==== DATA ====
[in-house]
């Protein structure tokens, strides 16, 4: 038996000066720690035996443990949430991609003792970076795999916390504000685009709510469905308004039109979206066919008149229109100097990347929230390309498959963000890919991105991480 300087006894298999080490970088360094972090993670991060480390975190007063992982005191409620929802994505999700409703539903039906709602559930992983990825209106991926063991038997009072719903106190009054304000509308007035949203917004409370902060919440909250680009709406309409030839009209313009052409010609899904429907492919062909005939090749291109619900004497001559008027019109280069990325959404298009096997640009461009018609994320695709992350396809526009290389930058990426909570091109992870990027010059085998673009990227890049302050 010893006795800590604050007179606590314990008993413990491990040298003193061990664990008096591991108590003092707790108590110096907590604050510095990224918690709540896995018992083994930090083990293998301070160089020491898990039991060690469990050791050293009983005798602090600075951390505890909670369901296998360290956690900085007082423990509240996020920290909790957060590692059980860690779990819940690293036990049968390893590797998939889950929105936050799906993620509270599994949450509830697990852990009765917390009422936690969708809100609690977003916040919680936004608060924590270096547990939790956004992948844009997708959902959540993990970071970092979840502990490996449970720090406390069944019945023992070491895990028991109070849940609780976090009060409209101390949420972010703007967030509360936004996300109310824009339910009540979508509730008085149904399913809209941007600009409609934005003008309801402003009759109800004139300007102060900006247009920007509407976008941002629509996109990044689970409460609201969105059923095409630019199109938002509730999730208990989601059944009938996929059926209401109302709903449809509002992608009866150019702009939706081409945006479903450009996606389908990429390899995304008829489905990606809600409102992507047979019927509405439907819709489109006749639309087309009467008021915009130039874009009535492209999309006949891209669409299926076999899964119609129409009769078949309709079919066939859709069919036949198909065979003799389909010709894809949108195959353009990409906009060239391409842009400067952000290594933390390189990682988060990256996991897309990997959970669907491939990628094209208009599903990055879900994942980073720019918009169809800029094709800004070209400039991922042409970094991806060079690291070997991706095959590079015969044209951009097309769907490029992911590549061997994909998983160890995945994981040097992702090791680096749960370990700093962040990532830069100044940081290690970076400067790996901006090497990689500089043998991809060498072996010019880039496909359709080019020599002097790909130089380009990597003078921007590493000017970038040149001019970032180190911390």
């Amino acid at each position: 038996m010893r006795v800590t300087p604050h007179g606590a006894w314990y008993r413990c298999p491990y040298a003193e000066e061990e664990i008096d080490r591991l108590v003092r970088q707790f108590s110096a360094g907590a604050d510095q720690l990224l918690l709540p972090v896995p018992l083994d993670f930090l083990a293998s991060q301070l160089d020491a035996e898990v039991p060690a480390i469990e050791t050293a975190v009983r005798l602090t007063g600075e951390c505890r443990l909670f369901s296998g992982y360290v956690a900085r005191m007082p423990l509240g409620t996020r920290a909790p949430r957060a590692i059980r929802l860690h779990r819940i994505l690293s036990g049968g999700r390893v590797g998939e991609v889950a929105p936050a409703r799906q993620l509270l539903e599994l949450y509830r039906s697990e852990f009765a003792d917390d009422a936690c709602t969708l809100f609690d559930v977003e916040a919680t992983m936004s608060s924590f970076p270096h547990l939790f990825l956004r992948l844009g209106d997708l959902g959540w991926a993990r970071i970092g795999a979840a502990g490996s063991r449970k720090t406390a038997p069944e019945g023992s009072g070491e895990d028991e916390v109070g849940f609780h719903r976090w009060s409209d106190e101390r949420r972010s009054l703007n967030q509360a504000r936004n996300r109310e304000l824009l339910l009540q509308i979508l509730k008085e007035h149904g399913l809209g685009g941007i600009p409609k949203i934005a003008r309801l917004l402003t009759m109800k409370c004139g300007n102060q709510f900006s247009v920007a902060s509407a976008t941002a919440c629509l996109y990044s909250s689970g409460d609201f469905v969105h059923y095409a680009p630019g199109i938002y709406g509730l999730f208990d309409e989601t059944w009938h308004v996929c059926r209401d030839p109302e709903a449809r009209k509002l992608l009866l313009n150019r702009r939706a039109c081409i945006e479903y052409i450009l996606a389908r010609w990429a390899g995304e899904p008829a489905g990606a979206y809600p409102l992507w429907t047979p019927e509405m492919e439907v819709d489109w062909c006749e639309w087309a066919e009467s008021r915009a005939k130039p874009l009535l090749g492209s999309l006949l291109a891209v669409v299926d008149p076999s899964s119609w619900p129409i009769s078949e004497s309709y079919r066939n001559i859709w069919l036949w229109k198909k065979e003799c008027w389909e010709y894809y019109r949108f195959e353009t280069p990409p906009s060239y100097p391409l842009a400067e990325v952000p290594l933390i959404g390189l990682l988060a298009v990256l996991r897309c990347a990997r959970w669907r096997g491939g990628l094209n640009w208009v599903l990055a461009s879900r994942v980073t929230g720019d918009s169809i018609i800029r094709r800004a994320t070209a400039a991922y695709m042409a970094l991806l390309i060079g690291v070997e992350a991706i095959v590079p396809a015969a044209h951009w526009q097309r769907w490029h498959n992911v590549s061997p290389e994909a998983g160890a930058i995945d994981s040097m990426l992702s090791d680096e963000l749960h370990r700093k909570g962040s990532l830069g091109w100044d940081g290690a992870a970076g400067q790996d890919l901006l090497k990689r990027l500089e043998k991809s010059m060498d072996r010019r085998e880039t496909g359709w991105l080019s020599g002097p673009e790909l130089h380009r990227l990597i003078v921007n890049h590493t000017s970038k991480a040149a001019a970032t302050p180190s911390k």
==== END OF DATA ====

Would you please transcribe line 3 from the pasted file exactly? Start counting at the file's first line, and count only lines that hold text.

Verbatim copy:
């Amino acid at each position: 038996m010893r006795v800590t300087p604050h007179g606590a006894w314990y008993r413990c298999p491990y040298a003193e000066e061990e664990i008096d080490r591991l108590v003092r970088q707790f108590s110096a360094g907590a604050d510095q720690l990224l918690l709540p972090v896995p018992l083994d993670f930090l083990a293998s991060q301070l160089d020491a035996e898990v039991p060690a480390i469990e050791t050293a975190v009983r005798l602090t007063g600075e951390c505890r443990l909670f369901s296998g992982y360290v956690a900085r005191m007082p423990l509240g409620t996020r920290a909790p949430r957060a590692i059980r929802l860690h779990r819940i994505l690293s036990g049968g999700r390893v590797g998939e991609v889950a929105p936050a409703r799906q993620l509270l539903e599994l949450y509830r039906s697990e852990f009765a003792d917390d009422a936690c709602t969708l809100f609690d559930v977003e916040a919680t992983m936004s608060s924590f970076p270096h547990l939790f990825l956004r992948l844009g209106d997708l959902g959540w991926a993990r970071i970092g795999a979840a502990g490996s063991r449970k720090t406390a038997p069944e019945g023992s009072g070491e895990d028991e916390v109070g849940f609780h719903r976090w009060s409209d106190e101390r949420r972010s009054l703007n967030q509360a504000r936004n996300r109310e304000l824009l339910l009540q509308i979508l509730k008085e007035h149904g399913l809209g685009g941007i600009p409609k949203i934005a003008r309801l917004l402003t009759m109800k409370c004139g300007n102060q709510f900006s247009v920007a902060s509407a976008t941002a919440c629509l996109y990044s909250s689970g409460d609201f469905v969105h059923y095409a680009p630019g199109i938002y709406g509730l999730f208990d309409e989601t059944w009938h308004v996929c059926r209401d030839p109302e709903a449809r009209k509002l992608l009866l313009n150019r702009r939706a039109c081409i945006e479903y052409i450009l996606a389908r010609w990429a390899g995304e899904p008829a489905g990606a979206y809600p409102l992507w429907t047979p019927e509405m492919e439907v819709d489109w062909c006749e639309w087309a066919e009467s008021r915009a005939k130039p874009l009535l090749g492209s999309l006949l291109a891209v669409v299926d008149p076999s899964s119609w619900p129409i009769s078949e004497s309709y079919r066939n001559i859709w069919l036949w229109k198909k065979e003799c008027w389909e010709y894809y019109r949108f195959e353009t280069p990409p906009s060239y100097p391409l842009a400067e990325v952000p290594l933390i959404g390189l990682l988060a298009v990256l996991r897309c990347a990997r959970w669907r096997g491939g990628l094209n640009w208009v599903l990055a461009s879900r994942v980073t929230g720019d918009s169809i018609i800029r094709r800004a994320t070209a400039a991922y695709m042409a970094l991806l390309i060079g690291v070997e992350a991706i095959v590079p396809a015969a044209h951009w526009q097309r769907w490029h498959n992911v590549s061997p290389e994909a998983g160890a930058i995945d994981s040097m990426l992702s090791d680096e963000l749960h370990r700093k909570g962040s990532l830069g091109w100044d940081g290690a992870a970076g400067q790996d890919l901006l090497k990689r990027l500089e043998k991809s010059m060498d072996r010019r085998e880039t496909g359709w991105l080019s020599g002097p673009e790909l130089h380009r990227l990597i003078v921007n890049h590493t000017s970038k991480a040149a001019a970032t302050p180190s911390k």